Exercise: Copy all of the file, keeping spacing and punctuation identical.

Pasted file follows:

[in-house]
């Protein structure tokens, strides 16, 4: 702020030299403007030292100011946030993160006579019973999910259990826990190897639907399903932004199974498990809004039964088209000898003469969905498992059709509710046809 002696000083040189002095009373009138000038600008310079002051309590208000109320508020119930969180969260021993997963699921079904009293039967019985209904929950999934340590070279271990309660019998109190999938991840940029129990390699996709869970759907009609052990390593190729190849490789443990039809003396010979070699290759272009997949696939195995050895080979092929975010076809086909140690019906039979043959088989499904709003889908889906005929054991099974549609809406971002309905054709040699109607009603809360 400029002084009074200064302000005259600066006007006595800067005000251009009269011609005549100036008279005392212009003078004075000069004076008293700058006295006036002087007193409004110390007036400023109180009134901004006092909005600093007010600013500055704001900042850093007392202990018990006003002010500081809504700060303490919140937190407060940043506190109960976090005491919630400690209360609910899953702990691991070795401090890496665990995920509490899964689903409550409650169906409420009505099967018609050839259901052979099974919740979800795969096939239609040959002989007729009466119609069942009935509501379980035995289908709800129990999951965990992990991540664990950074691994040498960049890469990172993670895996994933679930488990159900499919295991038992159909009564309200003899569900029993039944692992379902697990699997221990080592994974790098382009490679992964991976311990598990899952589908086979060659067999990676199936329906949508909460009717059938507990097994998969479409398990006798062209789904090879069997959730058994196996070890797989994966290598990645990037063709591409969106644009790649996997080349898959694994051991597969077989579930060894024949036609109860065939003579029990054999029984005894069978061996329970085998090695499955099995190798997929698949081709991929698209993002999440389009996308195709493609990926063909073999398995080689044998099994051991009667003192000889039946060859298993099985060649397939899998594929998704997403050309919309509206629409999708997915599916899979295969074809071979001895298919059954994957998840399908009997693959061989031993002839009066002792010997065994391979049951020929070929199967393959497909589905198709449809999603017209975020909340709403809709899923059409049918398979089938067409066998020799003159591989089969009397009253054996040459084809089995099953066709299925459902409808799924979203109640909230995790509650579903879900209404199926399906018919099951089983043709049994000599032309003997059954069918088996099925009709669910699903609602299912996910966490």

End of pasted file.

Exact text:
[in-house]
């Protein structure tokens, strides 16, 4: 702020030299403007030292100011946030993160006579019973999910259990826990190897639907399903932004199974498990809004039964088209000898003469969905498992059709509710046809 002696000083040189002095009373009138000038600008310079002051309590208000109320508020119930969180969260021993997963699921079904009293039967019985209904929950999934340590070279271990309660019998109190999938991840940029129990390699996709869970759907009609052990390593190729190849490789443990039809003396010979070699290759272009997949696939195995050895080979092929975010076809086909140690019906039979043959088989499904709003889908889906005929054991099974549609809406971002309905054709040699109607009603809360 400029002084009074200064302000005259600066006007006595800067005000251009009269011609005549100036008279005392212009003078004075000069004076008293700058006295006036002087007193409004110390007036400023109180009134901004006092909005600093007010600013500055704001900042850093007392202990018990006003002010500081809504700060303490919140937190407060940043506190109960976090005491919630400690209360609910899953702990691991070795401090890496665990995920509490899964689903409550409650169906409420009505099967018609050839259901052979099974919740979800795969096939239609040959002989007729009466119609069942009935509501379980035995289908709800129990999951965990992990991540664990950074691994040498960049890469990172993670895996994933679930488990159900499919295991038992159909009564309200003899569900029993039944692992379902697990699997221990080592994974790098382009490679992964991976311990598990899952589908086979060659067999990676199936329906949508909460009717059938507990097994998969479409398990006798062209789904090879069997959730058994196996070890797989994966290598990645990037063709591409969106644009790649996997080349898959694994051991597969077989579930060894024949036609109860065939003579029990054999029984005894069978061996329970085998090695499955099995190798997929698949081709991929698209993002999440389009996308195709493609990926063909073999398995080689044998099994051991009667003192000889039946060859298993099985060649397939899998594929998704997403050309919309509206629409999708997915599916899979295969074809071979001895298919059954994957998840399908009997693959061989031993002839009066002792010997065994391979049951020929070929199967393959497909589905198709449809999603017209975020909340709403809709899923059409049918398979089938067409066998020799003159591989089969009397009253054996040459084809089995099953066709299925459902409808799924979203109640909230995790509650579903879900209404199926399906018919099951089983043709049994000599032309003997059954069918088996099925009709669910699903609602299912996910966490």